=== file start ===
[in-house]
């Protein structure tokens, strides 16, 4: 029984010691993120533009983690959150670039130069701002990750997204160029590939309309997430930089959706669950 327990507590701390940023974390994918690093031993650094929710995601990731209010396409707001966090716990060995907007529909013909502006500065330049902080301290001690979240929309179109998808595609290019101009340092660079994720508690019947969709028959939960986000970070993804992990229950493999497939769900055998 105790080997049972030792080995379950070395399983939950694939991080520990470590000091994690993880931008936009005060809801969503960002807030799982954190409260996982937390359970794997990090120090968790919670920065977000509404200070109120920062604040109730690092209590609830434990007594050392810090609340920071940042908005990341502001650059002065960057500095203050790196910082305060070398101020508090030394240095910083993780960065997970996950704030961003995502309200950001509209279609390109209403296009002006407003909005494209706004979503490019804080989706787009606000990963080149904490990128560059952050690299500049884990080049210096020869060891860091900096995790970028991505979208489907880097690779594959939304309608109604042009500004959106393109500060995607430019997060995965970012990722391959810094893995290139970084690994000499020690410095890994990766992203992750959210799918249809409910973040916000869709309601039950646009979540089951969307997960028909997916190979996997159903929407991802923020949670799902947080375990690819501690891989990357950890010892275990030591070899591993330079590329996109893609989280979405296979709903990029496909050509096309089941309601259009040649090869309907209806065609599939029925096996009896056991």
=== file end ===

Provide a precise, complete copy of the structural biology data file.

[in-house]
């Protein structure tokens, strides 16, 4: 029984010691993120533009983690959150670039130069701002990750997204160029590939309309997430930089959706669950 327990507590701390940023974390994918690093031993650094929710995601990731209010396409707001966090716990060995907007529909013909502006500065330049902080301290001690979240929309179109998808595609290019101009340092660079994720508690019947969709028959939960986000970070993804992990229950493999497939769900055998 105790080997049972030792080995379950070395399983939950694939991080520990470590000091994690993880931008936009005060809801969503960002807030799982954190409260996982937390359970794997990090120090968790919670920065977000509404200070109120920062604040109730690092209590609830434990007594050392810090609340920071940042908005990341502001650059002065960057500095203050790196910082305060070398101020508090030394240095910083993780960065997970996950704030961003995502309200950001509209279609390109209403296009002006407003909005494209706004979503490019804080989706787009606000990963080149904490990128560059952050690299500049884990080049210096020869060891860091900096995790970028991505979208489907880097690779594959939304309608109604042009500004959106393109500060995607430019997060995965970012990722391959810094893995290139970084690994000499020690410095890994990766992203992750959210799918249809409910973040916000869709309601039950646009979540089951969307997960028909997916190979996997159903929407991802923020949670799902947080375990690819501690891989990357950890010892275990030591070899591993330079590329996109893609989280979405296979709903990029496909050509096309089941309601259009040649090869309907209806065609599939029925096996009896056991």